After a decade of self-imposed exile in New York, Eva van Rensburg returns to her native South Africa after hearing news of her Afrikaner father’s ill health. But South Africa in 1997 is radically different from the country she fled ten years earlier. In the isolation of the eponymous family farm, Eva faces up to her past with the aid of her late mother’s journal: the unabashed racism of her father Martin, her parents’ tumultuous marriage, her own shameful collaboration with the family servant, and the bloody conflict that spilled onto Skinner’s Drift across the border from Botswana. Under the shadow of the Truth and Reconciliation Commission hearings, Eva finds that the only way to deal with the memories she tried to escape is to confront them directly.
Scribner. 304 pages. $25. ISBN: 0743272994
Los Angeles Times
"What is evident is the influence of South African writers on [Fugard]. Fugard’s protagonists, like those of Nadine Gordimer and J. M. Coetzee, aren’t free of guilt, and it isn’t easy to forgive them." Laurel Maury
Rocky Mountain News
"The only place where Fugard slips in Skinner’s Drift is in failing to reveal Eva’s secret in a dramatic and memorable way. Particularly after such a slow and careful layering of tensions, readers deserve an equally masterful unveiling that will leave them stunned and emotionally exhausted." Jennie A. Camp
NY Times Book Review
"Fugard skillfully interweaves the perceptions of a large cast of characters to tell her family story, and beautifully reveals both the public and private roles her characters play." Allegra Goodman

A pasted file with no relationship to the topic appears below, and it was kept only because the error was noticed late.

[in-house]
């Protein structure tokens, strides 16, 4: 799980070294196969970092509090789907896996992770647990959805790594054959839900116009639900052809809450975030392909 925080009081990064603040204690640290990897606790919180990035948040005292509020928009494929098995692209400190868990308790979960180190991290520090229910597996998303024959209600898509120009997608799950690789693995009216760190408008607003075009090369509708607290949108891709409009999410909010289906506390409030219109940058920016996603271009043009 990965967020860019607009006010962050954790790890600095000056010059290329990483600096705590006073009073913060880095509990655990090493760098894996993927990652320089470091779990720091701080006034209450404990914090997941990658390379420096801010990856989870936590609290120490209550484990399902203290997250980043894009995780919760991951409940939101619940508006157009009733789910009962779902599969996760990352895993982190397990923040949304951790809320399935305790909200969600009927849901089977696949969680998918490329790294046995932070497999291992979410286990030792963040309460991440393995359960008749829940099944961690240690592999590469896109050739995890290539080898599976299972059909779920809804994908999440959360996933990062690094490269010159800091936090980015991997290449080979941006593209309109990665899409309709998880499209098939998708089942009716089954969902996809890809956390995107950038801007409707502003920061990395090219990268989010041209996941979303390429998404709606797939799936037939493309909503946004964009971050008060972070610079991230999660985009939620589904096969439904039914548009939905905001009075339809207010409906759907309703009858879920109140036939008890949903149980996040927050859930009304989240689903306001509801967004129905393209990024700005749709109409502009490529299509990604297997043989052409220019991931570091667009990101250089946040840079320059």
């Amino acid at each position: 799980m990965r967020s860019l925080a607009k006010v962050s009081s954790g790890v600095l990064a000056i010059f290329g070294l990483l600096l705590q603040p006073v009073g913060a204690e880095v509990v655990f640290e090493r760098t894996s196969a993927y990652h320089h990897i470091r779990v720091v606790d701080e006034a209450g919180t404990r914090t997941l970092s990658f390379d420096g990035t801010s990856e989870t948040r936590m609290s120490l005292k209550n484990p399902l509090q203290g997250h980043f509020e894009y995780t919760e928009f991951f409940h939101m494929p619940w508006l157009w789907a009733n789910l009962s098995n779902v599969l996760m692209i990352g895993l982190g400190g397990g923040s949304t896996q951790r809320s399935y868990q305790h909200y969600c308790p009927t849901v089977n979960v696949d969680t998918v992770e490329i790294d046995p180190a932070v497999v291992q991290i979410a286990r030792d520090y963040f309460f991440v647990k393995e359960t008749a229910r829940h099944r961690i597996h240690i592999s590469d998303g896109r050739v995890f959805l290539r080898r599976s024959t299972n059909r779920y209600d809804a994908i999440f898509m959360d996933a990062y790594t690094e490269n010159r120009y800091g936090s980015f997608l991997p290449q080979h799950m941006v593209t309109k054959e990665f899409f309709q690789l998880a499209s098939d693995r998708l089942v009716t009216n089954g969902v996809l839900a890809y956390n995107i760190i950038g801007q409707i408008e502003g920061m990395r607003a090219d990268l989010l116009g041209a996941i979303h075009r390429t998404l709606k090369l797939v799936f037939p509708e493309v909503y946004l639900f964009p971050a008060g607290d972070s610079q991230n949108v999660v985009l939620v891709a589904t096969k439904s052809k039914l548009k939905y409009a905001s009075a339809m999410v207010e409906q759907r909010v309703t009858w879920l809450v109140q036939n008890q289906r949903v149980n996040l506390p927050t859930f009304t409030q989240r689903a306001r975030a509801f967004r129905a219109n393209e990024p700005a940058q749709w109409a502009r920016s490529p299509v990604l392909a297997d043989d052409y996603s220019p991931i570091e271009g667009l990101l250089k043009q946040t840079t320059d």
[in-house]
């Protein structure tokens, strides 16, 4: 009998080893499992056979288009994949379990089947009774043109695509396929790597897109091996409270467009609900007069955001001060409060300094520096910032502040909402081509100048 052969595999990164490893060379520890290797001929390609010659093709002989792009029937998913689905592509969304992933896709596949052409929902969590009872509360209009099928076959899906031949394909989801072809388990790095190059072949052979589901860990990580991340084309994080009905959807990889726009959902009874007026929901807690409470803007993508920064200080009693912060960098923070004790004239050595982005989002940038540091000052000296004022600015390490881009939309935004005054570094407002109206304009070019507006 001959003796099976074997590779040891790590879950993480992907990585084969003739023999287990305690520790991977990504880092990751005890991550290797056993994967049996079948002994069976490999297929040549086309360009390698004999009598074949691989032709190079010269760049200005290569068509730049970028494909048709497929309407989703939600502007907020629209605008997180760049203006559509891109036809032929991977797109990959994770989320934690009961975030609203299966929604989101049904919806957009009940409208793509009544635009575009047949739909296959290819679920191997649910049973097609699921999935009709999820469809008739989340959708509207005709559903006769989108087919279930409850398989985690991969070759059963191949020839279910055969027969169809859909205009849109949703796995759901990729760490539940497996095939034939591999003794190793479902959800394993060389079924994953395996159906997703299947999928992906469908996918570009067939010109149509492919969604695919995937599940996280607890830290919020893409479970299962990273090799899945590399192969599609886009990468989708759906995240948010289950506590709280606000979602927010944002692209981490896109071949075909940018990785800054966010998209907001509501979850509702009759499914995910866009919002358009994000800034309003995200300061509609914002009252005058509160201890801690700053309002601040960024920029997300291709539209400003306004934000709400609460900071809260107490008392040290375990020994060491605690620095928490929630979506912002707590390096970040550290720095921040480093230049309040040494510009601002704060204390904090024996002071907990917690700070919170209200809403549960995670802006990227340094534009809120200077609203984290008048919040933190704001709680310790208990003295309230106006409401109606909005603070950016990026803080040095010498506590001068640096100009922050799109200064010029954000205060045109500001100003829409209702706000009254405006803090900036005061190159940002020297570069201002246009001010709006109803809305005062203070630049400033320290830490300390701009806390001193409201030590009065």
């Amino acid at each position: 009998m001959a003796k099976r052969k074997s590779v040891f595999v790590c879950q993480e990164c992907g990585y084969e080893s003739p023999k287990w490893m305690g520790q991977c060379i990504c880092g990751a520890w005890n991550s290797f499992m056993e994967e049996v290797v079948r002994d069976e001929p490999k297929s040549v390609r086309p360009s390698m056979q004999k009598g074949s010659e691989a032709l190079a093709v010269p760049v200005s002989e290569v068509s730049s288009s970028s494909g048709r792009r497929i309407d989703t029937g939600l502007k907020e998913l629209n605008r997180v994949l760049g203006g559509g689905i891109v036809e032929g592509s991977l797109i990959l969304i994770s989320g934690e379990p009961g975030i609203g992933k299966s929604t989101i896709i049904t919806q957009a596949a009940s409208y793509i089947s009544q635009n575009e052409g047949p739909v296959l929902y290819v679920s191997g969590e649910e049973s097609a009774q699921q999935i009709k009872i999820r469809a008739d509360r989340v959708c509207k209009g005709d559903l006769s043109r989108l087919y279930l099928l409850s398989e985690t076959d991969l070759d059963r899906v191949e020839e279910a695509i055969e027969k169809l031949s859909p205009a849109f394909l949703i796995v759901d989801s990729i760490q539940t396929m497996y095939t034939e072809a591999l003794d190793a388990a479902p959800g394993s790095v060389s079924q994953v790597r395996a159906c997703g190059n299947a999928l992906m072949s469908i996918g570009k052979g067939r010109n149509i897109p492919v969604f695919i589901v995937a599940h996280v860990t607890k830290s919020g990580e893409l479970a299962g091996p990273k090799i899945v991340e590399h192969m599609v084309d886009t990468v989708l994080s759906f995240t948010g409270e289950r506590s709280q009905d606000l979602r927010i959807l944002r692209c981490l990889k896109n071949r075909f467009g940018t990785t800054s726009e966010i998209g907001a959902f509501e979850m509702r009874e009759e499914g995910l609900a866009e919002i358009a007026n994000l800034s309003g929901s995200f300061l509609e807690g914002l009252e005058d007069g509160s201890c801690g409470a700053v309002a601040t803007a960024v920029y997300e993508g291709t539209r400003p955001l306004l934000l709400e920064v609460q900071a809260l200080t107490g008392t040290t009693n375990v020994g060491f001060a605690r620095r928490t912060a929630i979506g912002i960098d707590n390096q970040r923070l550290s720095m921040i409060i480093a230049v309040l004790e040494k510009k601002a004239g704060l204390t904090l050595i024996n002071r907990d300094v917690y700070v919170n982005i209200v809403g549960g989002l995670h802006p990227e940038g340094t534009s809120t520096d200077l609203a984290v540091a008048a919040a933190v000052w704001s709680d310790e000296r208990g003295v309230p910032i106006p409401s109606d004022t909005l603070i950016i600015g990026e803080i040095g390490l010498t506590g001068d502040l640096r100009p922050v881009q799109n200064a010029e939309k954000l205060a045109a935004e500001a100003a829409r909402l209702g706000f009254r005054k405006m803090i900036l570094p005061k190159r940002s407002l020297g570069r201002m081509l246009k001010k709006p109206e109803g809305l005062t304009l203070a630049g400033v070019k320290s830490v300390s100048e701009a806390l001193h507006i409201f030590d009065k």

"Balancing the vantage points of half a dozen characters with dexterity, Fugard keenly evokes a rough psychic and physical landscape in the years leading up to South Africa’s break with its past of racial apartheid and truculent economic inequality. … The basic goodness of the oppressed black characters … contrasts rather too tidily with the selfishness and moral blindness of the white settlers, particularly the repellent Martin." Misha Berson
"The imperfect resolution to Fugard’s novel, unsatisfying and incomplete, is paradoxically part of the novel’s power. … Like South Africa itself, Eva’s redemption is, for Fugard, a tangled, extraordinary work in progress." Laura Ciolkowski
"The strongest part of this sometimes uneven novel is its loving re-creation of the landscape, beautiful even in its drought-stricken awfulness, but its people and her relationship to them have sapped her energy and courage and left her with an almost insupportable level of rage and guilt. … The characters have some real trouble standing up to all this symbolism. It’s sometimes heavy going." Carolyn See
Christian Science Monitor
"The book has so many fine passages—butterflies of scenic lyricism that marry wonder and horror—that it’s a shame when the novel finally crumbles under the weight of one too many skeletons in the closet." Darryl Wellington
Critics agree that Lisa Fugard knows how to paint a picture with prose. Her evocative language, put to good use as a travel writer for The New York Times, delivers a vibrant illustration of Skinner’s Drift and Fugard’s native South Africa. Beyond its descriptions, though, this ambitious first novel suffers from some uneven plotting and overly simplistic characterizations. Reviewers agree that the first two-thirds of the book contain "moments of true grace" (Christian Science Monitor). But the book peters out to an "imperfect resolution" (Chicago Tribune). While critics don’t call the novel an unbridled success, they praise Fugard’s talent (while connecting it to her father, South African playwright Athol Fugard) and admire her tackling of a tough, painful subject.